Reporters must use work e-mail addresses, not personal accounts, when applying. After accreditation is approved, applicants will receive confirmation via e-mail.
Accredited media representatives with mission badges will have access to Kennedy from launch through the end of the mission. The application deadline for mission badges is June 26.
Reporters with special requests for Kennedy, such as space for satellite trucks, trailers, electrical connections or workspace, must contact Laurel Lichtenberger by June 26 at: firstname.lastname@example.org.
Wireless Internet access is available at Kennedy’s news center. However, access may be limited at times due to volume. Reporters should have alternate wireless resources. Workspace in the news center and the news center annex is provided on a first-come basis, limited to one space per organization. To set up temporary telephone, fax, ISDN or network lines, media representatives must arrange with BellSouth at 800-213-4988.
Reporters must have an assigned seat in the Kennedy newsroom prior to setting up lines. To obtain an assigned seat, contact Jennifer Horner at: email@example.com.
Journalists must have a public affairs escort to all other areas of Kennedy except the Launch Complex 39 cafeteria.
JOHNSON SPACE CENTER
Reporters may obtain credentials for NASA’s Johnson Space Center in Houston by calling the center’s newsroom at 281-483-5111 or by presenting STS-135 mission credentials from Kennedy. Media representatives planning to cover the mission only from Johnson need to apply for credentials only at the center. The application deadline for mission badges is June 26.
Journalists covering the mission from Houston using Kennedy credentials must also contact Johnson’s newsroom by June 26 to arrange workspace, phone lines and other logistics. Johnson is responsible for credentialing media if the shuttle lands at NASA’s White Sands Space Harbor, N.M. If a landing is imminent at White Sands, Johnson will arrange credentials.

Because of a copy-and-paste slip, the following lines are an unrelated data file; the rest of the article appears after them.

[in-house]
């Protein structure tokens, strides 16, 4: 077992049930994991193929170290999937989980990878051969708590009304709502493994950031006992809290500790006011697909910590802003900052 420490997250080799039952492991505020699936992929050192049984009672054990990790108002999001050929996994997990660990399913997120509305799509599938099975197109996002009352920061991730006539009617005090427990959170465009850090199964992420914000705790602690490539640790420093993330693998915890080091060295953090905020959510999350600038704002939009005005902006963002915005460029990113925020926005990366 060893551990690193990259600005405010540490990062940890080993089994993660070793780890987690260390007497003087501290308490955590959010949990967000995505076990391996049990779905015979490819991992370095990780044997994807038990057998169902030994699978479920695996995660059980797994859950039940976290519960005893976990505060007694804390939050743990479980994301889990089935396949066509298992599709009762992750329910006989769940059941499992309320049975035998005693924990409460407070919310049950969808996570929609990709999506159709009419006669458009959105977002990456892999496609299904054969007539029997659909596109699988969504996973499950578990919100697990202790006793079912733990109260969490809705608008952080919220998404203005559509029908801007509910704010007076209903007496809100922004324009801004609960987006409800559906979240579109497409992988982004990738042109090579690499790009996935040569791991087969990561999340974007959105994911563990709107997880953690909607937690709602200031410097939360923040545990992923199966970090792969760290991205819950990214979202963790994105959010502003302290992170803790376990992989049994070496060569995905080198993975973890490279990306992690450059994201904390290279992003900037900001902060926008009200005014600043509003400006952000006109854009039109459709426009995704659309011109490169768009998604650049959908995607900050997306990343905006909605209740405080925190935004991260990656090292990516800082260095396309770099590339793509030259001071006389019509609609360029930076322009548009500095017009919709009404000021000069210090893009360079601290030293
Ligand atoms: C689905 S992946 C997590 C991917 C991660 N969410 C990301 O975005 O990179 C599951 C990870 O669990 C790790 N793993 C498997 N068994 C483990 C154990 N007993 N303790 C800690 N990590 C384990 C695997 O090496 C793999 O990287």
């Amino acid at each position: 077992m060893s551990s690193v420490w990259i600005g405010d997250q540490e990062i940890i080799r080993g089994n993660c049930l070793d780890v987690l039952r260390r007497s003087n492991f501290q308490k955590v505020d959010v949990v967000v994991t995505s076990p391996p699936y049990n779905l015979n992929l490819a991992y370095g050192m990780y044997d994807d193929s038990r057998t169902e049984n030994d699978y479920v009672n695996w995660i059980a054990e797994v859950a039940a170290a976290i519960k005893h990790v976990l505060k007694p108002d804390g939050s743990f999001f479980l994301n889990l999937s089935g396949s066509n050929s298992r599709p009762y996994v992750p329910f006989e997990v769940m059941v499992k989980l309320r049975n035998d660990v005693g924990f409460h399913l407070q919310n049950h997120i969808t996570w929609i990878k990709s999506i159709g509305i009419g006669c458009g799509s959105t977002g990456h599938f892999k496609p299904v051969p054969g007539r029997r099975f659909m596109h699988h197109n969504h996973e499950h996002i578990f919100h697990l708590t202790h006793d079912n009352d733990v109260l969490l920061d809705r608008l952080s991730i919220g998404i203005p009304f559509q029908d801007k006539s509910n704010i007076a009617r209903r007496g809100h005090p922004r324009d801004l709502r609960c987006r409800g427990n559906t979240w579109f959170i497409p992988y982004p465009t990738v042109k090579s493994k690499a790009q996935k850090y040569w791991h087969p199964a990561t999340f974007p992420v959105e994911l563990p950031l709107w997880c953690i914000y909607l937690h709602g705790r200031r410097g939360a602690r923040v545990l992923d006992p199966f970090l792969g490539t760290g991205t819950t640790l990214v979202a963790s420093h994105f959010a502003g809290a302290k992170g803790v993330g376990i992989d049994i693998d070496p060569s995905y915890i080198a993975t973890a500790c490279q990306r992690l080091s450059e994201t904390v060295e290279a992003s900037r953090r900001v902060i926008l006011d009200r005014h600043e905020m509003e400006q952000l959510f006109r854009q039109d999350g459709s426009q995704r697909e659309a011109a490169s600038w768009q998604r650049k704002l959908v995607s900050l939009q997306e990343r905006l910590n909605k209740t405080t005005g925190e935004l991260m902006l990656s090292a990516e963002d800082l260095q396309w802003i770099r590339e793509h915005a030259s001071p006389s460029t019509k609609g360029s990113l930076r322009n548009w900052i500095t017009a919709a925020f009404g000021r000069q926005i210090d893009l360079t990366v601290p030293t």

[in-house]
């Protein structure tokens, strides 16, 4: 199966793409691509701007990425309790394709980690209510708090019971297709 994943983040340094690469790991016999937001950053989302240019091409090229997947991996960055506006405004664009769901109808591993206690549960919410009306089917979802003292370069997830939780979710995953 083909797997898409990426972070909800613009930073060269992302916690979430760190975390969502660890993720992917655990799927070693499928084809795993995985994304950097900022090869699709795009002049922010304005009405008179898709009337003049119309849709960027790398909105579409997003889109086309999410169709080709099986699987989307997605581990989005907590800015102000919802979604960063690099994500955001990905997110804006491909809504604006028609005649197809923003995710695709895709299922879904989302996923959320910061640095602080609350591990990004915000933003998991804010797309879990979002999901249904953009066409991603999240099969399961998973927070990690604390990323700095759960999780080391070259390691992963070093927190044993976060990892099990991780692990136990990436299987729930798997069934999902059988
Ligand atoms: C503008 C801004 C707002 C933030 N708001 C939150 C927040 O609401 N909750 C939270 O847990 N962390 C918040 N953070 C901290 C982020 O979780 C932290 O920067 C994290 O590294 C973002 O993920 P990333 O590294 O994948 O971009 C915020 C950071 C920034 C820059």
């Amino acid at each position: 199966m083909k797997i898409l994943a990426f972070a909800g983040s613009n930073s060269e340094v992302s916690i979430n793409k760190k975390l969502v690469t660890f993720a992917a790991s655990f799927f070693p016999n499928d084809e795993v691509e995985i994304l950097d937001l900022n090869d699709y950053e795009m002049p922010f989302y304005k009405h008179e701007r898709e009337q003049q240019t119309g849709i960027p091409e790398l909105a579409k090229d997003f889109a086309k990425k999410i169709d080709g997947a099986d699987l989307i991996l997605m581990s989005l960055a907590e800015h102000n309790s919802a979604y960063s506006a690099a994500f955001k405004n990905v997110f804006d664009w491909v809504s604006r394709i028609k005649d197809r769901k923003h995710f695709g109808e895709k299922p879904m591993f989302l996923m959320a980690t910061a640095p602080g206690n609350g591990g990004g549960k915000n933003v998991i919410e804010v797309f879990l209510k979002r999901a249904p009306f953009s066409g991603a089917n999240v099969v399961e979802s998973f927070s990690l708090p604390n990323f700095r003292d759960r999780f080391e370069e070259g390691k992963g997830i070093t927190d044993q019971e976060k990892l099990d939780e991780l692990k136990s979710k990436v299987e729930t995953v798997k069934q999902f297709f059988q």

DRYDEN FLIGHT RESEARCH CENTER
Notice for a shuttle landing at NASA’s Dryden Flight Research Center in Edwards Air Force Base in California could be short. Media outlets should consider accrediting Los Angeles-based personnel who could travel quickly to Dryden.
Deadlines for submitting Dryden accreditation requests are June 10 for international journalists and July 13 for U.S. citizens or journalists who have permanent residency status, regardless of their media affiliation.
For Dryden media credentials, U.S. citizens or permanent resident aliens representing bona fide media outlets must provide their full name, date of birth, place of birth, media organization, driver’s license number with the name of the issuing state and the last six digits of their social security number.
In addition, international journalists must provide either their passport or visa number, country of issue and expiration date.
Journalists should e-mail requests to: DrydenPAO@nasa.gov. Requests must include a phone number and business e-mail address for follow-up contact.
NASA PUBLIC AFFAIRS CONTACTS:
Kennedy Space Center: Allard Beutel, 321-867-2468, firstname.lastname@example.org
Johnson Space Center: Kylie Clem, 281-483-5111, email@example.com
Dryden Flight Research Center: Leslie Williams, 661-276-3893, firstname.lastname@example.org
For information about the International Space Station, visit: http://www.nasa.gov/station
For information about the STS-135 mission, visit: http://www.nasa.gov/shuttle